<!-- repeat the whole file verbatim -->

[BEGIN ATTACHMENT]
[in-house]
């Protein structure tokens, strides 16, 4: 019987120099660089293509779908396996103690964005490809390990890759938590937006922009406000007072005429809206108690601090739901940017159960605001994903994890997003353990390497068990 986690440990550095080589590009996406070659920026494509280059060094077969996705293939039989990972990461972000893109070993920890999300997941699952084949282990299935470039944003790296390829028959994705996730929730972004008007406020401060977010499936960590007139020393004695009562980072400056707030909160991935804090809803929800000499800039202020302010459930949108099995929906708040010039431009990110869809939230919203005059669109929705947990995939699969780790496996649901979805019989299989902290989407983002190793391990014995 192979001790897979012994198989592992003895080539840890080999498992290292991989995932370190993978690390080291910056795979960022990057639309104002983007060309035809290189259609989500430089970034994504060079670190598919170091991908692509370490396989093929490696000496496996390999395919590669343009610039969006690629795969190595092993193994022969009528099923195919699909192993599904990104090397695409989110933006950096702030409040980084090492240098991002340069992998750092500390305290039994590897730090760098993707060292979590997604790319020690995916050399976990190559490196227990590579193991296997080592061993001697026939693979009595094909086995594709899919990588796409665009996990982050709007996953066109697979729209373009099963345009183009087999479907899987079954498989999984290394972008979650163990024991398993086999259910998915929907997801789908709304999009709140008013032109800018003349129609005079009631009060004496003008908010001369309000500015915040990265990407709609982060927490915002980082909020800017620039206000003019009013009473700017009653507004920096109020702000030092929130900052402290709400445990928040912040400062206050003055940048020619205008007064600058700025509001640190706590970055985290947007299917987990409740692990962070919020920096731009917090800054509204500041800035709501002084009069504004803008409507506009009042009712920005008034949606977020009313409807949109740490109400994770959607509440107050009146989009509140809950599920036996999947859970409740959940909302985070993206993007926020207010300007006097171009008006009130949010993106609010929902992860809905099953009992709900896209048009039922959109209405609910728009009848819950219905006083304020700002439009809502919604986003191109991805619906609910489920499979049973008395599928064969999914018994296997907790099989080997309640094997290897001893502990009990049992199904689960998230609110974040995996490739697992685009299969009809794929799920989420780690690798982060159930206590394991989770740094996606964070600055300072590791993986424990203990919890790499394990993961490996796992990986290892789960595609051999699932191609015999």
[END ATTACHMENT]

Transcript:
[in-house]
């Protein structure tokens, strides 16, 4: 019987120099660089293509779908396996103690964005490809390990890759938590937006922009406000007072005429809206108690601090739901940017159960605001994903994890997003353990390497068990 986690440990550095080589590009996406070659920026494509280059060094077969996705293939039989990972990461972000893109070993920890999300997941699952084949282990299935470039944003790296390829028959994705996730929730972004008007406020401060977010499936960590007139020393004695009562980072400056707030909160991935804090809803929800000499800039202020302010459930949108099995929906708040010039431009990110869809939230919203005059669109929705947990995939699969780790496996649901979805019989299989902290989407983002190793391990014995 192979001790897979012994198989592992003895080539840890080999498992290292991989995932370190993978690390080291910056795979960022990057639309104002983007060309035809290189259609989500430089970034994504060079670190598919170091991908692509370490396989093929490696000496496996390999395919590669343009610039969006690629795969190595092993193994022969009528099923195919699909192993599904990104090397695409989110933006950096702030409040980084090492240098991002340069992998750092500390305290039994590897730090760098993707060292979590997604790319020690995916050399976990190559490196227990590579193991296997080592061993001697026939693979009595094909086995594709899919990588796409665009996990982050709007996953066109697979729209373009099963345009183009087999479907899987079954498989999984290394972008979650163990024991398993086999259910998915929907997801789908709304999009709140008013032109800018003349129609005079009631009060004496003008908010001369309000500015915040990265990407709609982060927490915002980082909020800017620039206000003019009013009473700017009653507004920096109020702000030092929130900052402290709400445990928040912040400062206050003055940048020619205008007064600058700025509001640190706590970055985290947007299917987990409740692990962070919020920096731009917090800054509204500041800035709501002084009069504004803008409507506009009042009712920005008034949606977020009313409807949109740490109400994770959607509440107050009146989009509140809950599920036996999947859970409740959940909302985070993206993007926020207010300007006097171009008006009130949010993106609010929902992860809905099953009992709900896209048009039922959109209405609910728009009848819950219905006083304020700002439009809502919604986003191109991805619906609910489920499979049973008395599928064969999914018994296997907790099989080997309640094997290897001893502990009990049992199904689960998230609110974040995996490739697992685009299969009809794929799920989420780690690798982060159930206590394991989770740094996606964070600055300072590791993986424990203990919890790499394990993961490996796992990986290892789960595609051999699932191609015999």